Wit: If you went and attacked a place, and if you captured the place. You would take the SBUs from the captured people, because you knew their use. Whenever you saw people of that age, you would capture and bring them to be trained.
Pros: Did they have a choice? Did they choose to join the RUF?
Wit: No, they had no choice.
Pros: Regarding women: how did women come to be with the RUF troops?
Wit: Some of the women were trained an became RUF soldiers. Some of them were taken by the RUF soldiers, the fighters, to be their wives. That’s how the women were with the RUF.
Pros: When the RUF attacked a village, what would happen with the women in a village?
Wit: When we attacked any village, we turned the women in our wives. Some were sent to be trained as soldiers to fight.
Pros: Did the women have a choice?
Wit: No, they had no choice.
Pros: You talked about how commanders had more choice in choosing women. Did you ever see a case where women were traded among soldiers?
Wit: Yes, it happened. You, the junior man, if your senior commander wanted the woman, he would take the woman from you.
Pros: Did the woman have any role in deciding which commander to be with?
Wit: No, she had no choice.
Pros: When the RUF entered a village and captured civilians, did you ever hear of anyone being asked if they were married?
Wit: Yes, they would ask. And they would say they were married even if they weren’t. Some men denied being husbands, because they didn’t want to be killed.
Pros: You talked about being in Kailahun District. What was the situation of women at RUF locations in Kailahun?
Wit: Some were the wives of the RUF fighters. The RUF soldiers turned them into their wives. Some were trained to become soldiers.
Pros: I will ask about your knowledge of specific killings of civilians by the RUF. Were you arrested at one time in 1993 near Kailahun town?
Wit: Yes, they arrested me once, saying I had connived. The enemies were advancing on the RUF position. They were to take me to Giehun, about ten miles away.
Pros: What happened in Giehun?
Wit: It was the place where Sam Bockarie was doing killings. Foday Sankoh’s girlfriend, Janet, hailed from that town. She was arrested – they said she’d connived with the government troops, the government soldiers. So they started arresting to all her relatives. They arrested people from that town and the surrounding villages. That’s where Mosquito was based, and the same place where they were killed.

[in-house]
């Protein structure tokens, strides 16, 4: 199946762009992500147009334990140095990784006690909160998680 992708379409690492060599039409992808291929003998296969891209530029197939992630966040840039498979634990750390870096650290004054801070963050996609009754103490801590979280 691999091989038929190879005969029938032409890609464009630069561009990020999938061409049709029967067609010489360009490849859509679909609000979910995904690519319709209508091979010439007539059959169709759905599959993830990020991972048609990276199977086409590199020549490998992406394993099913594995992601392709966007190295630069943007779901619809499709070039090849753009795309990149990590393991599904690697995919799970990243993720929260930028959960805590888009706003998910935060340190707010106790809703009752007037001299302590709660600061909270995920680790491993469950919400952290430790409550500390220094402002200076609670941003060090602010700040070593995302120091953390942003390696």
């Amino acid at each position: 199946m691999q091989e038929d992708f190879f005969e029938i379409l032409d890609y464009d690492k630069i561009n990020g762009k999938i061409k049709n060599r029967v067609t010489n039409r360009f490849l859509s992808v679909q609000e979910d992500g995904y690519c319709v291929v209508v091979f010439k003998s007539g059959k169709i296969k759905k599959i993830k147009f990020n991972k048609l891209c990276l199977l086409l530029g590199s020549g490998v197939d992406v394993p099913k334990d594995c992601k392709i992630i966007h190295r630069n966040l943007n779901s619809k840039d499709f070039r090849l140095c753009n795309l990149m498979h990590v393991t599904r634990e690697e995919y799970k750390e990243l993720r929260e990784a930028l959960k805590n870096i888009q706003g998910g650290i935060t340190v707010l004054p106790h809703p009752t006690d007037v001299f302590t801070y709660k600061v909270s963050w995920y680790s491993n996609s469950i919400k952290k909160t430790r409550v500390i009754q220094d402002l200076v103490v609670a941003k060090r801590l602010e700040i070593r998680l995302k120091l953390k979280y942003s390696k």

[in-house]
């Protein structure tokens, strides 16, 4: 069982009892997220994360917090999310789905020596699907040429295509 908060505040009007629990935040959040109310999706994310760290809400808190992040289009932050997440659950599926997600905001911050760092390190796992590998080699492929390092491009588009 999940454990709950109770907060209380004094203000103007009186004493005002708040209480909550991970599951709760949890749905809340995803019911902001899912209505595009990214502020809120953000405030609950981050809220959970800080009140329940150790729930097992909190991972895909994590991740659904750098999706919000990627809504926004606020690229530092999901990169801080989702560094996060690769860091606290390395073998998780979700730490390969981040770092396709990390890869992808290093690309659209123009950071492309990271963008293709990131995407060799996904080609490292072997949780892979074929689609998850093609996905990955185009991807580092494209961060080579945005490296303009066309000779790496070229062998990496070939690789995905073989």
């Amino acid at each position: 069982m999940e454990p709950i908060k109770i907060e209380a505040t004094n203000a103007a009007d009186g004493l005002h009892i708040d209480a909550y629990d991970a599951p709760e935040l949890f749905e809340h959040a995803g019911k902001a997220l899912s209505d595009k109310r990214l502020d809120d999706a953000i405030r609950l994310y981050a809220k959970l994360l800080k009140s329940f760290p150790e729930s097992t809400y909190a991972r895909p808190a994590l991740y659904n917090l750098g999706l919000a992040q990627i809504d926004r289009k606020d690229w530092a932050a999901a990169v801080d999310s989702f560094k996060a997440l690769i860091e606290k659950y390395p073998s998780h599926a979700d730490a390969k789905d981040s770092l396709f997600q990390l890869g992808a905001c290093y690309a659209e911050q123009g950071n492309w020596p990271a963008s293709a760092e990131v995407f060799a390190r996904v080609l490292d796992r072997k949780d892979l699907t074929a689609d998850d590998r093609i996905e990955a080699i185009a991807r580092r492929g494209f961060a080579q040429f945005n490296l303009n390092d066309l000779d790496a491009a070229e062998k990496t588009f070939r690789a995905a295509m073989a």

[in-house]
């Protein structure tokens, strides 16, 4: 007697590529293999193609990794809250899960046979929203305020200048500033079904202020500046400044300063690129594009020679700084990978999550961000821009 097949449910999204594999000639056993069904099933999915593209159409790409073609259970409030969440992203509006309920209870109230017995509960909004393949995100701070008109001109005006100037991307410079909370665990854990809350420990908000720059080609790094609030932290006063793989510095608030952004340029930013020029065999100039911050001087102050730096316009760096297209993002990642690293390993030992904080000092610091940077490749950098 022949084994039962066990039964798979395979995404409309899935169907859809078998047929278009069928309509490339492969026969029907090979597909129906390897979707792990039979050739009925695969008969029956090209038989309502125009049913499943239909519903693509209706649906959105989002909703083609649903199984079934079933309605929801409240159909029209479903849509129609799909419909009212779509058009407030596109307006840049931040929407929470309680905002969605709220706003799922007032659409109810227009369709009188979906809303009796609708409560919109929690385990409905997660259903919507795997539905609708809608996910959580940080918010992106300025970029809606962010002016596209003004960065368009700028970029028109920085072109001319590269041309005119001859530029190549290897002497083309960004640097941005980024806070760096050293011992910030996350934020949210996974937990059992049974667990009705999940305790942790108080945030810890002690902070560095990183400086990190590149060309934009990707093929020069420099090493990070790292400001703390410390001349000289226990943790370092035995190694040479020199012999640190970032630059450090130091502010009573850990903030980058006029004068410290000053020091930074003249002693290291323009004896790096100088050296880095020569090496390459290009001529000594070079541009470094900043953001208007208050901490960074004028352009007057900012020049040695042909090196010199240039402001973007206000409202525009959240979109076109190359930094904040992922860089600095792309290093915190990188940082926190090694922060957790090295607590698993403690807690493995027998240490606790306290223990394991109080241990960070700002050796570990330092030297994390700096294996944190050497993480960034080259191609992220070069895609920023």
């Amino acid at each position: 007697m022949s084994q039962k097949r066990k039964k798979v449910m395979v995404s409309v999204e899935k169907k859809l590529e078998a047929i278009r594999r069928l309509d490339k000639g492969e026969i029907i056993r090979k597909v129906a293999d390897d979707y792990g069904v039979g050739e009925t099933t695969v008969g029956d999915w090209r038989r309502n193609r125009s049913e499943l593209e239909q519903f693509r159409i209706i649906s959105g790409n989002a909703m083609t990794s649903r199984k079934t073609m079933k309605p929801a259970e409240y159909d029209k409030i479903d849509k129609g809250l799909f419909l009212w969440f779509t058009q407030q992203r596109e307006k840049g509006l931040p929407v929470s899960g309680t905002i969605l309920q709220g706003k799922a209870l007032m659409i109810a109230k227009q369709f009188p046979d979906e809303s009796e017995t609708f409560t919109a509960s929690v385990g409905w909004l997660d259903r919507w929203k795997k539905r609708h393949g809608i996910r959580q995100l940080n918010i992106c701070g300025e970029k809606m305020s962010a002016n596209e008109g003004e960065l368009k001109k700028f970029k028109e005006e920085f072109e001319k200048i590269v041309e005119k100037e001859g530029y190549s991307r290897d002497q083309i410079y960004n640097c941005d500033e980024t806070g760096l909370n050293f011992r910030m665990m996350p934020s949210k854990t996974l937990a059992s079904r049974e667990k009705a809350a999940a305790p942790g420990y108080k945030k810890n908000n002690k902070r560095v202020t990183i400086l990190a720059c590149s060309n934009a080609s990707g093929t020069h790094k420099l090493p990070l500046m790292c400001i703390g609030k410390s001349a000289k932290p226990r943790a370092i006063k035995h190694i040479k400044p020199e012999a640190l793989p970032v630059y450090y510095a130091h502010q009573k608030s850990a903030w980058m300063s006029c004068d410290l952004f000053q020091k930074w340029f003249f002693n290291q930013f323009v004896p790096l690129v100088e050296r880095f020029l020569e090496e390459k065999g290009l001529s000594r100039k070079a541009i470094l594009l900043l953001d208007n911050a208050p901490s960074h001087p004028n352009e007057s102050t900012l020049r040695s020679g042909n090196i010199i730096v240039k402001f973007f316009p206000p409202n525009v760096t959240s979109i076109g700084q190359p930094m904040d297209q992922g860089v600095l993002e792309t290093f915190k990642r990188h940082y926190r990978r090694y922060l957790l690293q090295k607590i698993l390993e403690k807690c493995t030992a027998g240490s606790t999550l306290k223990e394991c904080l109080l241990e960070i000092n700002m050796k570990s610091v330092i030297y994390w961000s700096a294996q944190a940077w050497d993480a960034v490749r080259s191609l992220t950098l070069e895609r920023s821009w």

Pros: What happened to Janet?
Wit: She and her child were arrested. They were detained in a house. After some time, she was taken out to be killed. But then they took out her son, for the two of them to have sex before they could be killed.
Pros: Who was that who forced that to happen?
Wit: Mosquito, Sam Bockarie.
Pros: You mentioned that Bockarie had arrested civilians from Giehun and the surrounding area. What happened to them?
Wit: They were killed at a bridge in Giehun.
Pros: How do you know this?
Wit: I went there.
Pros: Did you see them being killed?
Wit: I saw them being taken to the bridge. They were shot and fell into the river. The corpses were there.
Pros: During the time of the junta, were you aware of anything happening outside of Kenema?
Wit: Yes, outside of Kenema Mosquito gave an order where some civilians were killed. Going toward Tongo Field, civilians were killed.
Pros: How do you know about that?
Wit: When I came from Freetown to Kenema to Mosquito – one of my men who was at the place explained everything to me.
Pros: Do you recall when this happened?
Wit: It was before we left Freetown.
Pros: During the time of the AFRC/RUF presence in Freetown?
Pros: Early in that period, or later in the period?
Wit: It was close to the intervention.
Pros: Besides Momoh, did anyone else tell you they had witnessed this?
Wit: Momoh was my man who was there. The only other people I saw who were shot too were RUF soldiers in the hospital because they were accused of looting.
Pros: Who shot them?
Wit: Mosquito shot them in the legs. They said they went to the women’s society bando bush and looted their property. The people complained to Mosquito. The two men whose legs were shot were captured. Later, Mosquito learned that the men he shot were not the ones who did it.
Pros: Did you talk to soldiers involved in killing civilians?
Wit: Yes, I talked to the soldiers in the hospital. They said the civilians were suspected of being informants for the Kamajors.
Pros: How many civilians were killed in this incident?
Wit: I didn’t ask them for any figure.
Pros: Who was it who ordered the killings?
Pros: Do you have knowledge of another incident involving Mosquito in Kailahun?
Wit: Mosquito killed those people – he said they were Kamajors. But according to information I got, they said those people were those who had run away because of the war, trying to return to their home. They came in a group and were men, so they accused them of being Kamajors and they were killed.
Pros: Where did this occur?
Wit: In Kailahun town, right in the town.
Pros: When did this occur?
Wit: The killing took place during the time of peace. But when they said those people were spies, were Kamajors. Later one of my friends, Vandi Kossiah, told me those people were not Kamajors – in fact one of his uncles was among that group and was killed.